• redskylite Says:

          I take the point about over thinking, Dr. Trenbeth did state that the sea level in the Western Pacific was 20cms higher than observed since 1992 by altimetry in satellites (and I read it is common for it to rise up to 30cms during an El-Nino) , but I am not sure if these satellite readings are adjusted for natural variations (such as El Nino). NASA would know but time is to short for me to worry about it.

          • dumboldguy Says:

            Not sure what you mean by “adjusted”. Readings are just readings—raw data. They are mathematically turned into averages and trends, which are analyzed.

  4. adelady Says:

    Timothy, this talk by Jerry Mitrovica is a bit of an eye-opener on sea level rise.

    He doesn’t really talk directly about the heat driven expansion of oceans, it’s more or less taken for granted. But he does explain a lot of the ice melt and gravity driven changes in local effects of rising, or falling, sea levels.

    • redskylite Says:

      Thanks for sharing that interesting and informative talk

    • adelady, a lot of interesting details there, whether it is how Greenland melt is actually reducing the rate at which sea levels rise in Europe, how Newton and crust rebound will to some extent actually help to stabilize places like West Antarctica, or how, once you take into account the specifics, what few tidal gauges we had good data from actually suggest a greater long-term sea level rise, with the mean actually being above our 95% level from only a few years ago. Well worth watching.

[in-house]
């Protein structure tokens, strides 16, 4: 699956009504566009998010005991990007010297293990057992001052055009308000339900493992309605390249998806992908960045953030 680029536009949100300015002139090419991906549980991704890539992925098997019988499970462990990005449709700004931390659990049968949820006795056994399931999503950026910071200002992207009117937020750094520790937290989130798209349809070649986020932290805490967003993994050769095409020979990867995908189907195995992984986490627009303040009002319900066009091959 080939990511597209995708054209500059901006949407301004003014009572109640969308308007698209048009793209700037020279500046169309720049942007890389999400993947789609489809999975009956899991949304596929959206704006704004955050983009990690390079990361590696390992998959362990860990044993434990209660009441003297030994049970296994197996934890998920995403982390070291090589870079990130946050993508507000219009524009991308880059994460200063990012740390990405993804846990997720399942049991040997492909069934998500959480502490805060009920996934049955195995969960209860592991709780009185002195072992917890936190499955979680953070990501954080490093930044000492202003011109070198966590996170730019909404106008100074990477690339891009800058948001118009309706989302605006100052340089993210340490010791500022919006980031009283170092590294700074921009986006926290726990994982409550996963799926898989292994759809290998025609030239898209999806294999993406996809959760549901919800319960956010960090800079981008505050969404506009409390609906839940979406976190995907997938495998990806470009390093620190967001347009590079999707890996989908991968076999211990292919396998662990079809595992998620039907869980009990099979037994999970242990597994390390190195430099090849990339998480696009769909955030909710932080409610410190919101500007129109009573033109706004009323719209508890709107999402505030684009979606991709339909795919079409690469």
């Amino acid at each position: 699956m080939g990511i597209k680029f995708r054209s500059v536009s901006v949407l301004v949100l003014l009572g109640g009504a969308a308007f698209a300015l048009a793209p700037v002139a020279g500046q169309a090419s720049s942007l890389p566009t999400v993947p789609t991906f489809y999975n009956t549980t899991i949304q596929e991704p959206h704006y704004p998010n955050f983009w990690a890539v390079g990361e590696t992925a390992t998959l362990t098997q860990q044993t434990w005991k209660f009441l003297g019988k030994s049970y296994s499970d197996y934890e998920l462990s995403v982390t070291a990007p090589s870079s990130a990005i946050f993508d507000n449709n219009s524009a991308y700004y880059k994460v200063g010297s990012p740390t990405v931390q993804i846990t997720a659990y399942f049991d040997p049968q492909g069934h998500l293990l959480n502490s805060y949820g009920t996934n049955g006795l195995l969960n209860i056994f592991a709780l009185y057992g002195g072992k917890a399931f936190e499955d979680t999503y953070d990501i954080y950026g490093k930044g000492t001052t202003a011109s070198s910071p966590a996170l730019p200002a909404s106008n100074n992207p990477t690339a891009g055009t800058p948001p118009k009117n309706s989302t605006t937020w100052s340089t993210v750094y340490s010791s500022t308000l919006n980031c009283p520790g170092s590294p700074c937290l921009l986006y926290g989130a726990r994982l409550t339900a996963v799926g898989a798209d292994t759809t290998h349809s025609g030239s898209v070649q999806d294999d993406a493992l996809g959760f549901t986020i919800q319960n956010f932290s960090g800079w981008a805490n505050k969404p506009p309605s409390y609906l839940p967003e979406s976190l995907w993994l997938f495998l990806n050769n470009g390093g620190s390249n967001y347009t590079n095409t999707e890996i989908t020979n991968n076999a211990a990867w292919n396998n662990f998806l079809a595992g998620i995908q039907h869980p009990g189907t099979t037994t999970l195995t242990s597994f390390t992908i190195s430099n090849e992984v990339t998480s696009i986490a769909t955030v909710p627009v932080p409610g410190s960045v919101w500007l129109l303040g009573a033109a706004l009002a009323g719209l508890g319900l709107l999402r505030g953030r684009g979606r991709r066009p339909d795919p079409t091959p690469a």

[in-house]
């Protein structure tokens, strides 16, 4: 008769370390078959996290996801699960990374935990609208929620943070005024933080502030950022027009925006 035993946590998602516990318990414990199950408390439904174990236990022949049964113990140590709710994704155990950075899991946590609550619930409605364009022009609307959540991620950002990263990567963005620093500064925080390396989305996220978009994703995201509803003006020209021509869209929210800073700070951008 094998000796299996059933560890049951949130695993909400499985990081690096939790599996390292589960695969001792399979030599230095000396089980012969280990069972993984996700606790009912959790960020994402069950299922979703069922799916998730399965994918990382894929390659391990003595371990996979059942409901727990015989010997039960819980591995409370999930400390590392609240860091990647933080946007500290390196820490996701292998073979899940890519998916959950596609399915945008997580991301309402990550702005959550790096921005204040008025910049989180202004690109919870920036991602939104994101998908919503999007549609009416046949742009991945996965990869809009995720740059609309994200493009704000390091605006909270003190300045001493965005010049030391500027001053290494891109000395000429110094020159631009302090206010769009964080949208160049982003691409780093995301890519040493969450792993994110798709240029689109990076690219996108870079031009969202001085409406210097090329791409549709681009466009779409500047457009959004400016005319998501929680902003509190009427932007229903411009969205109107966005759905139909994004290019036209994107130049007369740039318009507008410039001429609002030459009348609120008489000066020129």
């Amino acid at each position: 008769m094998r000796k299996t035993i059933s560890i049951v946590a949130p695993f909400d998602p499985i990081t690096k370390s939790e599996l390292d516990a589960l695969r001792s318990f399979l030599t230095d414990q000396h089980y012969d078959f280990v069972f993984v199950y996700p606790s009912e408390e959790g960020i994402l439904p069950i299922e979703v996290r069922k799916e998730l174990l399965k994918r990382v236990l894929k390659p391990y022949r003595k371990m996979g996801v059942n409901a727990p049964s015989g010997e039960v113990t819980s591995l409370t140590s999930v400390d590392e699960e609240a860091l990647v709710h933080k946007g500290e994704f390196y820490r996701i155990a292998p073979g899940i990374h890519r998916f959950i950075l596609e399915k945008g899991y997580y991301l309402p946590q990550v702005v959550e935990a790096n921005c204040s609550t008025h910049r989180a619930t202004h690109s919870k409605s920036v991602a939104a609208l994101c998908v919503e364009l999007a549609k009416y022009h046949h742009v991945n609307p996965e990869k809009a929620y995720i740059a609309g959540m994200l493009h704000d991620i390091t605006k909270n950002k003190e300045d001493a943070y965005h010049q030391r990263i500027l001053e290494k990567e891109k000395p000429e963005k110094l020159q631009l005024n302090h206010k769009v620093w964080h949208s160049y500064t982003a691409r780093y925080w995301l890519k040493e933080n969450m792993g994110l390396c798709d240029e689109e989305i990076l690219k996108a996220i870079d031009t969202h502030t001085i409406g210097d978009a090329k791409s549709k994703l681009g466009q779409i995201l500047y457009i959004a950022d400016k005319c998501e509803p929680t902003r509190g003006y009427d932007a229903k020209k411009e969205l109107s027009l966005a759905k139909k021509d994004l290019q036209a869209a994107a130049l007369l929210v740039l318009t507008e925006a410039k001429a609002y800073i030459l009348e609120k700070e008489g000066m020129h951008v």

Thank you! Actually I knew about the rebound and remember hearing about the rotation. The bit involving Newton surprised me though. Particularly some of the numbers he cited in relation to this. Either God or the Devil is in the detail, it would seem. I am not sure which, but no doubt we will work that out later.

  5. redskylite Says:

    I found this interesting climate science news article from December 2013:

    “There is also a very strong relationship with winds and sea level, according to Trenberth. Water is piling up in the western Pacific Ocean at a rate of around 10mm per year which is three times the global average. This has led to a difference in sea level, measured by satellite radars, between the western and eastern Pacific. “The sea level is 20cm higher in the western Pacific and the only way to keep it there is for strong winds to pile up the water. It is these changes in the winds that change the ocean currents and affect where the heat is going,” he explained. “But this can’t keep going for ever. The ocean wants to slop back to the east.”